When the COVID-19 pandemic caused bars, clubs and other late-night meeting places to close, online sales of counterfeit pills containing the synthetic opioid fentanyl exploded, killing more than 1,600 people in Los Angeles County last year, a U.S. Drug Enforcement Administration official said Monday.

Fentanyl poisoning is killing the region’s residents, particularly young people, on an unprecedented level, according to DEA Special Agent in Charge Bill Bodner.

Using social media, drug dealers market, sell, buy and arrange delivery of the deadly fake prescription pills, just like other goods or services, he said.

“During COVID, sales moved online,” Bodner told reporters at a news conference in downtown Los Angeles to discuss the fentanyl crisis and the response from federal law enforcement agencies. “No matter where you live, you live in an open-air drug market — you all have smart phones.”

U.S. Attorney Martin Estrada called fentanyl the area’s No. 1 cause of death for people aged 18 to 45. In L.A. County, 473 people died in 2019 as a result of fentanyl — but by 2021, that number had increased to 1,662, he said.

In Orange County, the number of deaths involving the drug increased nearly 500% over the course of three years, Estrada added.

“Fentanyl has paved a trail of death across our region and through every community,” he said. “The synthetic drug has taken away too many young people, many of whom were not addicts, but had easy access to narcotics through drug dealers using social media.”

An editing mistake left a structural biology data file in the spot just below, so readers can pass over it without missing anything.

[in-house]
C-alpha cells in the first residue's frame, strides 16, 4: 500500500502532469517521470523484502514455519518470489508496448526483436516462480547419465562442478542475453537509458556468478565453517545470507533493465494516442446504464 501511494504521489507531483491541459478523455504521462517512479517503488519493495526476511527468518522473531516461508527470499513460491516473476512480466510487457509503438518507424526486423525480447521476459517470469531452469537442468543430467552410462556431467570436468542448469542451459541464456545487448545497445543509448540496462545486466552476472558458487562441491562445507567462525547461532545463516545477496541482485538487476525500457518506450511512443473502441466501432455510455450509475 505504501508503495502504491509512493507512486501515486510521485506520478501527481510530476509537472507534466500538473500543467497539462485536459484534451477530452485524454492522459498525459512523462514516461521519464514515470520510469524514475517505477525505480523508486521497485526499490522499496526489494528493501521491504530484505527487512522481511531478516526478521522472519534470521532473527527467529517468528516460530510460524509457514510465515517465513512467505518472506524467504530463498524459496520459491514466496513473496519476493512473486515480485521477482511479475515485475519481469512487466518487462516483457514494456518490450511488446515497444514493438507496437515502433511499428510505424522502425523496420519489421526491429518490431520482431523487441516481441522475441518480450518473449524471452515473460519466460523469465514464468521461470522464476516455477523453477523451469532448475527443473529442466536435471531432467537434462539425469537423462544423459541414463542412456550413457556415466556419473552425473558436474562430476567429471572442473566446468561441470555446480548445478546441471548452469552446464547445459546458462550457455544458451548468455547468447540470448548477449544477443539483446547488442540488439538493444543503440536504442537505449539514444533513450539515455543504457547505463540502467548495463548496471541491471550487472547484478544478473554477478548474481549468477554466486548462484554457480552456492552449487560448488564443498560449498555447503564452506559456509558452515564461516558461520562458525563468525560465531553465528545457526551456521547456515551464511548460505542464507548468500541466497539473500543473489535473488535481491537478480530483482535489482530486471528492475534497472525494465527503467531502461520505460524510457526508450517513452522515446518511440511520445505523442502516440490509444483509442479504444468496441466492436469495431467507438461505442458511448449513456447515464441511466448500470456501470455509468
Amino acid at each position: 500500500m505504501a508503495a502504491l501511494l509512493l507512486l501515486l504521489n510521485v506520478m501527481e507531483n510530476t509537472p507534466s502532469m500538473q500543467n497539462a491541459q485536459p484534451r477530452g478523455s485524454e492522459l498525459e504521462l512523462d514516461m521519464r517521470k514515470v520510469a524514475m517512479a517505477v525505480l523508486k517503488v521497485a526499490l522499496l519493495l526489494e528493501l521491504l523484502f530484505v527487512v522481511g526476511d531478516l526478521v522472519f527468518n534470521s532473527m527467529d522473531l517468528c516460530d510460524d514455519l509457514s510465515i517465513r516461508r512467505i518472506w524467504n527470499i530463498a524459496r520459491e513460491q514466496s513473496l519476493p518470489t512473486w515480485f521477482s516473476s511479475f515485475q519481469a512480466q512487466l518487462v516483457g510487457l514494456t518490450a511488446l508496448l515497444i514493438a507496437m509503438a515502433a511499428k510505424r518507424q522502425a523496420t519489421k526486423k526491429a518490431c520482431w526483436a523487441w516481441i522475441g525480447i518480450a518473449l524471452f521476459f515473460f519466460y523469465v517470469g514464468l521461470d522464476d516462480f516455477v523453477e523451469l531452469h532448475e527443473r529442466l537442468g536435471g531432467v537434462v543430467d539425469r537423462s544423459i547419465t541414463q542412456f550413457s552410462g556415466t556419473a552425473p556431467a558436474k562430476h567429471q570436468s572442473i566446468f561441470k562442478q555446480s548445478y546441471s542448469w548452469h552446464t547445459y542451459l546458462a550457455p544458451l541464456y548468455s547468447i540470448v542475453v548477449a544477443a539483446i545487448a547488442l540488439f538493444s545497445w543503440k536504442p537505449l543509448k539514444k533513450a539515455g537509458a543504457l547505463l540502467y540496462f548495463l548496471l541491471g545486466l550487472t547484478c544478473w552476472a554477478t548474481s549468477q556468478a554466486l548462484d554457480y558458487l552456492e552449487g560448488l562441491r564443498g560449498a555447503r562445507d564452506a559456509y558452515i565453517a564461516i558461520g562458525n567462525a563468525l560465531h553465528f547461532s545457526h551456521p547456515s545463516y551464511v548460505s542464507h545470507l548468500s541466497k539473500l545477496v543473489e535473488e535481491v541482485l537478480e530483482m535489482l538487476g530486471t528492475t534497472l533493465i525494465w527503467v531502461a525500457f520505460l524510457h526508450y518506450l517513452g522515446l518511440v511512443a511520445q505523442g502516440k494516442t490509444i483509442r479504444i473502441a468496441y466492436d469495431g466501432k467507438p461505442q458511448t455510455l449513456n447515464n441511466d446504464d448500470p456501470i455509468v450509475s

Among the speakers at the news conference was Jaime Puerta, father of a 16-year-old Santa Clarita boy who died two years ago of fentanyl poisoning after taking half of a fake oxycodone pill purchased online. The father held a photograph of his late son, Daniel.

“My son was not a habitual user,” the emotional Puerta said. “This was not an overdose — this was a poisoning.”

Puerta, founder of VOID — Victims Of Illicit Drugs — a nonprofit dedicated to youth drug education, said immediate widespread fentanyl education is essential, “otherwise more children will surely die.”

Discussing recent federal law enforcement action, FBI Special Agent in Charge Brian Gilhooly told of the arrest of Christopher Hampton, 36, who was named in an 11-count indictment charging him with various narcotics and weapons offenses that could result in a sentence of life behind bars.

Hampton — who was active on at least nine darknet marketplaces, where he typically used the moniker “Narco710” — was arrested Nov. 2, at which time federal agents seized 450 pounds of suspected narcotics; six pill press machines, some of which were capable of producing thousands of pills per hour; and illegal firearms that included assault rifles and a suspected machine gun, Gilhooly said.

Agents also allegedly recovered from Hampton’s residence in Cerritos more than 20,000 multi-colored pills containing fentanyl — so-called “skittles” manufactured to resemble oxycodone pills, the agent told reporters.

“Due to its proximity to the Mexican border, L.A. is a significant hub,” Gilhooly said.

The indictment, returned Friday in L.A. federal court, alleges that Hampton sold nearly $2 million worth of narcotics on just two darknet marketplaces that he and his co-conspirators controlled.

“Violent drug cartels, specifically the Sinaloa Cartel and Jalisco New Generation Cartel, are deliberately pushing deadly fentanyl into our communities with complete disregard for human lives in an effort to maximize their profits,” Bodner said.

“Drug poisonings and drug-caused deaths are affecting families across the nation and killing Americans, teens and adults, at historic rates,” he said. “We are targeting any individual responsible in the drug supply chain — from high-level drug traffickers to street level dealers — who deceptively sell this poison and create further addiction.”

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